Soo Sunny Park’sUnwoven Light, a large structure of flowing metal and plexiglass, mesmerizes and transports its viewers into dreamy, shimmering realm. The installation consists of 37 parts, each one made from iridescent pieces of plexiglass and chain link fencing. Although chain fences typically appear very industrial, the fencing in Park’s piece has a lively, natural quality to it.
Park was inspired to explore the rigid yet porous quality of chain links after spotting a styrofoam cup stuck in a fence. The artist was also interested in how light can affect the appearance of a room. The sculpture, part of Park’s continuous exploration of light, is meant to capture light and make it visible in the form of brightly coloured reflections.
Featuring work from some of the most prominent New Contemporary artists in the world such as (Above) Edwin Ushiro, Casey Weldon, David Rice, Alex Garant, Juan Travieso, Tony Philippou, Tatiana Suarez, Stella Im Hultberg, ONEQ and Fuco Ueda plus many others. Connecting the West Coast art scene to that of the MidWest’s, this survey exhibition will feature local and international artists curated by one of the movement’s most active and respected proponents: Los Angeles’ Thinkspace gallery. This collaborative presentation with Patrick Hull’s Vertical Gallery is Thinkspace’s tenth iteration of its successful traveling exhibition series, and will be the largest presentation of New Contemporary art ever to take place in Chicago.
“LAX / ORD” will be on display until September 24th, 2016. If you’re in Chicago DO NOT MISS IT.
Shapiro, Joel, “Float”, 2009 and "Was Blue", 2010; Photo: Kerry Ryan McFate / Courtesy The Pace Gallery
The Rice Gallery in Houston will be exhibiting installation works by Joel Shapiro, opening today and running through March 18th, 2012. There is an opening celebration tonight from 5-7pm, we highly suggest attending if you are in the Houston area.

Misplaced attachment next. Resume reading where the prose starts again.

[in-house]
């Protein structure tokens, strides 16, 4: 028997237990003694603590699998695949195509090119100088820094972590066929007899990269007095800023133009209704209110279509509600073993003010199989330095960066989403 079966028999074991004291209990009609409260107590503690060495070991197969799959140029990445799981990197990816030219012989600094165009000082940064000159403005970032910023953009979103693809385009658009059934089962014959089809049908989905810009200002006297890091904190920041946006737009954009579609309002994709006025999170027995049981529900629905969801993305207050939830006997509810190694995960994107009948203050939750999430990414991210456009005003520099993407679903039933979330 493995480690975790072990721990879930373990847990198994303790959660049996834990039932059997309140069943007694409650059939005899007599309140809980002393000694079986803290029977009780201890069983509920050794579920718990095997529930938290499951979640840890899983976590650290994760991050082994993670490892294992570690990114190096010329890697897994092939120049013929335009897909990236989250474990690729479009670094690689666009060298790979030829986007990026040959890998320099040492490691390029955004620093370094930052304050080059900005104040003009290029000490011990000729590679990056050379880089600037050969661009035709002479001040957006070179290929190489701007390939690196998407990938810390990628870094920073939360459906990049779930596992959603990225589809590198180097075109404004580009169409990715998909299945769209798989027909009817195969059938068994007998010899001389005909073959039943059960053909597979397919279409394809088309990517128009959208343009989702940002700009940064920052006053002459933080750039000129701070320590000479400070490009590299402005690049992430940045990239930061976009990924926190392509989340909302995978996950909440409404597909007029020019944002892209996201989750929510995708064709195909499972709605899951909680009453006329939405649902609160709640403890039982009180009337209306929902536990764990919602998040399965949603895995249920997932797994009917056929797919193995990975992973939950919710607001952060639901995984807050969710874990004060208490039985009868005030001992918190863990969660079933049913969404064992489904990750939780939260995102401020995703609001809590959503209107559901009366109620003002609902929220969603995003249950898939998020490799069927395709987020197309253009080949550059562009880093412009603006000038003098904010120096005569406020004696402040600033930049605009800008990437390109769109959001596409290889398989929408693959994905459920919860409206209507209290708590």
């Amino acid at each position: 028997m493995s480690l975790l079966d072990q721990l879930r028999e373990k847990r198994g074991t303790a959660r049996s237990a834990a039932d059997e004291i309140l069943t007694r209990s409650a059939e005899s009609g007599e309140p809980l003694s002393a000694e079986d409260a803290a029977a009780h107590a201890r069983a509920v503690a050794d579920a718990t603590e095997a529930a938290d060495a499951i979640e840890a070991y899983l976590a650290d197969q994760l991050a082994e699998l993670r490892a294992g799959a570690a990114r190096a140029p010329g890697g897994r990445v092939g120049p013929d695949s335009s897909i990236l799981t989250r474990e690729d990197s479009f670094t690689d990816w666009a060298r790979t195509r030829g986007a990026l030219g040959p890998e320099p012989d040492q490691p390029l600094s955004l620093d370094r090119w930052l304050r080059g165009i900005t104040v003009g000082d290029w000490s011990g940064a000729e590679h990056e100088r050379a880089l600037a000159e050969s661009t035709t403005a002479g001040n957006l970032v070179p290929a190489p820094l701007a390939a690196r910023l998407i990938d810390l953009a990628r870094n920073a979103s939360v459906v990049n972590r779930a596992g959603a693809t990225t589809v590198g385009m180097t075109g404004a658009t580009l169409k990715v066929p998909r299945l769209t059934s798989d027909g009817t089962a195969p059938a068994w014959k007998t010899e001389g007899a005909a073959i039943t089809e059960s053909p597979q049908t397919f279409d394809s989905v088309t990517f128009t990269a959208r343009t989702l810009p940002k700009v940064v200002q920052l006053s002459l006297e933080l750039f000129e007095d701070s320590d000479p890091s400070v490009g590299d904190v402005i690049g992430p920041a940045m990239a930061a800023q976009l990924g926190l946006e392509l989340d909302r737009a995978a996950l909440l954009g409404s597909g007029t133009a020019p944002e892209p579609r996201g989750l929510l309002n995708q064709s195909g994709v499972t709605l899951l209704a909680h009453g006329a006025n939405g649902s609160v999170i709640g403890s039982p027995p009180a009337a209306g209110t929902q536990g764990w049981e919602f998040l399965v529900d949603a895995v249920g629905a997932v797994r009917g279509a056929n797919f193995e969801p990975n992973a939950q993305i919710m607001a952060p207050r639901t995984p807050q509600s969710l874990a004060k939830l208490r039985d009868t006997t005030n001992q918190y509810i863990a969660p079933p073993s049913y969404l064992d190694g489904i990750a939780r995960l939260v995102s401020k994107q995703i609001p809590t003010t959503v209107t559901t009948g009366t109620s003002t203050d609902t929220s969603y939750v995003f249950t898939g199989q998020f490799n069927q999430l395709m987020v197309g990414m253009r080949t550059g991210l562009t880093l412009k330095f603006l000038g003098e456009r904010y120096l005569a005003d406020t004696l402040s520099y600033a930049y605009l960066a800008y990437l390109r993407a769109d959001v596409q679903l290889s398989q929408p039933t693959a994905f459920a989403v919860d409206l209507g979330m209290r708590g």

Soo Suny Park’s installation at the Rice Gallery in Houston, TX called “Unwoven Light”. I wished I had this in my bedroom, it’d be my secret imaginarium tent. To see more, here’s the video I made these gifs of (that of course do not make it justice).
Soo Sunny Park’s “Unwoven Light:” an organically constructed chain link sculpture with iridescent plexi-glass squares fastened to select spaces. Scintillating. Captivating. A jewel that’s been cracked open. A crustacean that has shed its shimmering shell in the sun. Whatever images it conjures up, I’d love to take a trip to see it at the Rice Gallery in Houston, Texas.
Artist and painter Yusuke Asai has a new mud mural on display at Houston’s Rice Gallery.
Working day and night with a team of assistants, the Japanese artist,
who is known for his “earth paintings” made from locally sourced mud and
dirt, spent just under 2 weeks covering the walls and floors of the
gallery with soil collected in Houston. “There are so many kinds of soil
in Houston and Texas,” says Asai. “Initially I had hoped for 10
different shades, and ended up with 27: the widest spectrum of colors
representing a specific place that I have ever used.”
The abstract installation, Unwoven Light, by artist Sunny Soo Park at Rice Gallery at Rice University in Houston, Texas is so magically beautiful it may bring a tear to your eye.
According to Design Milk, “the suspended piece is made up of 37 individual units composed of chain link fencing that is arranged into a sculptural form that’s all about light." Watch the video where the artist breaks down exactly how long it takes her to make each unit. Labor-intensive is an understatement.
Each time I watch the video–and it’s happened more than once–I smile. I smile at the beauty of the installation on its own as well as the patience that the artist possesses in order to create such beauty.
Here. Have a fabulous art installation that I wish I could have seen in person. My day was long and it got dark too early.
Soo Sunny Park’s installation Unwoven Light animates Rice Gallery’s expansive space, transforming it into a shimmering world of light, shadow, and brilliant color. Suspended from the walls and ceiling, thirty-seven individually sculpted units are arranged as a graceful, twisting flow of abstract form. On view April 11 - August 30, 2013. Original score by Mark Walley. Learn more about the exhibition at RiceGallery.org.
These photos don’t do it justice. But Onishi’s process, which he calls “casting the invisible”, in producing this ghost of an installation is no less fascinating. First, with the help of his assistant, Onishi draped plastic sheeting over a scaffold of boxes. Then strands of hot black glue were dripped from the ceiling to seal the plastic in place. When the glue dried, they removed the boxes, leaving the plastic to float in mid-air like vapor.